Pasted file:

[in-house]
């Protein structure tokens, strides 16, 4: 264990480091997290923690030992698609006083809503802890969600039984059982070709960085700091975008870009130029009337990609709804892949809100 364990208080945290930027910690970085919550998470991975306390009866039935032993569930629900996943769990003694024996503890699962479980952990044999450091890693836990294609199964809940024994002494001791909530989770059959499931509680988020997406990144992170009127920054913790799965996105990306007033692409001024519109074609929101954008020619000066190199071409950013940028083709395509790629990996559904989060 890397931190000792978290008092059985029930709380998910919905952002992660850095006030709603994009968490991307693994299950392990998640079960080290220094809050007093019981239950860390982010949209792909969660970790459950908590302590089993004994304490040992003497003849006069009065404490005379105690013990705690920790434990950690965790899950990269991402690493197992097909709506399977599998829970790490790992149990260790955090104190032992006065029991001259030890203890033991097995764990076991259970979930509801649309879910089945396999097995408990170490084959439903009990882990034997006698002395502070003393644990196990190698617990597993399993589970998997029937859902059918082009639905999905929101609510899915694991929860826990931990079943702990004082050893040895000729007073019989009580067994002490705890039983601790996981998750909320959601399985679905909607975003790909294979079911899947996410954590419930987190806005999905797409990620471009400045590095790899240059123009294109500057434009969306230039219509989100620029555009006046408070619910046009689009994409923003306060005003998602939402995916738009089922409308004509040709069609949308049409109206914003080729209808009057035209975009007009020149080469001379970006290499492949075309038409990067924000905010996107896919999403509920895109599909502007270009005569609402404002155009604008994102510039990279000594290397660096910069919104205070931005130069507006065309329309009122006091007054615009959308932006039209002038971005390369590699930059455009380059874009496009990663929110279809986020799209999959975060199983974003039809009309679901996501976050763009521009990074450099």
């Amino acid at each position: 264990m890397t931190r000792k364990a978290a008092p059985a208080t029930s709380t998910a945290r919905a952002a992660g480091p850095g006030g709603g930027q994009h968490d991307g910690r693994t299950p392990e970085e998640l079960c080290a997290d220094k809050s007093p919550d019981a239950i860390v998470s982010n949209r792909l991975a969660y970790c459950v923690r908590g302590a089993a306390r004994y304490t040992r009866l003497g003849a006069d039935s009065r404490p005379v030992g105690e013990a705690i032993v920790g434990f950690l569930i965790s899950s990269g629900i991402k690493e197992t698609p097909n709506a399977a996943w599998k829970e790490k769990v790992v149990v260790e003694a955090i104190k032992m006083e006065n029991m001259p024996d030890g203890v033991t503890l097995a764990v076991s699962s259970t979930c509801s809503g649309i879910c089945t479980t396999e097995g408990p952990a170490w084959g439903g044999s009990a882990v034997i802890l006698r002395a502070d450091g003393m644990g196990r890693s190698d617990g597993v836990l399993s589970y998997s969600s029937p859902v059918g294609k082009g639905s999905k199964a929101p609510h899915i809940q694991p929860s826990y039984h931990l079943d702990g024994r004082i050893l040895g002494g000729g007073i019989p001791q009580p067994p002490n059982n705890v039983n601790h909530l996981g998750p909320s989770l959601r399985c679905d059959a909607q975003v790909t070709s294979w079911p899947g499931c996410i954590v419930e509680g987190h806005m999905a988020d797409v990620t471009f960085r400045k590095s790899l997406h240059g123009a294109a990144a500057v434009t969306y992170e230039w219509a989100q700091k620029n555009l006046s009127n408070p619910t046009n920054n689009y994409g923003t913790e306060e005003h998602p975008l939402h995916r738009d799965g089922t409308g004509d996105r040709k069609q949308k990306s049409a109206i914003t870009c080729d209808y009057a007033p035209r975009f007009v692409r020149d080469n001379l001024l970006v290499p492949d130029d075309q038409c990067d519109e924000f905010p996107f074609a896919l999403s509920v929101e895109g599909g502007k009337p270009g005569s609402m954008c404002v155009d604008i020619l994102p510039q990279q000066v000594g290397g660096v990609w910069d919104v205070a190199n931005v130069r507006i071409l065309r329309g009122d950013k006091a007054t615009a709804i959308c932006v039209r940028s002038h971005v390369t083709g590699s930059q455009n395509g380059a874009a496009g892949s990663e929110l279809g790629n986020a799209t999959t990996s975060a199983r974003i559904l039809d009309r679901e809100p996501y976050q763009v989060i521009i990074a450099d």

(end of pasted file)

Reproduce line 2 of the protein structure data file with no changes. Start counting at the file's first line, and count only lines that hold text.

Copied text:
């Protein structure tokens, strides 16, 4: 264990480091997290923690030992698609006083809503802890969600039984059982070709960085700091975008870009130029009337990609709804892949809100 364990208080945290930027910690970085919550998470991975306390009866039935032993569930629900996943769990003694024996503890699962479980952990044999450091890693836990294609199964809940024994002494001791909530989770059959499931509680988020997406990144992170009127920054913790799965996105990306007033692409001024519109074609929101954008020619000066190199071409950013940028083709395509790629990996559904989060 890397931190000792978290008092059985029930709380998910919905952002992660850095006030709603994009968490991307693994299950392990998640079960080290220094809050007093019981239950860390982010949209792909969660970790459950908590302590089993004994304490040992003497003849006069009065404490005379105690013990705690920790434990950690965790899950990269991402690493197992097909709506399977599998829970790490790992149990260790955090104190032992006065029991001259030890203890033991097995764990076991259970979930509801649309879910089945396999097995408990170490084959439903009990882990034997006698002395502070003393644990196990190698617990597993399993589970998997029937859902059918082009639905999905929101609510899915694991929860826990931990079943702990004082050893040895000729007073019989009580067994002490705890039983601790996981998750909320959601399985679905909607975003790909294979079911899947996410954590419930987190806005999905797409990620471009400045590095790899240059123009294109500057434009969306230039219509989100620029555009006046408070619910046009689009994409923003306060005003998602939402995916738009089922409308004509040709069609949308049409109206914003080729209808009057035209975009007009020149080469001379970006290499492949075309038409990067924000905010996107896919999403509920895109599909502007270009005569609402404002155009604008994102510039990279000594290397660096910069919104205070931005130069507006065309329309009122006091007054615009959308932006039209002038971005390369590699930059455009380059874009496009990663929110279809986020799209999959975060199983974003039809009309679901996501976050763009521009990074450099």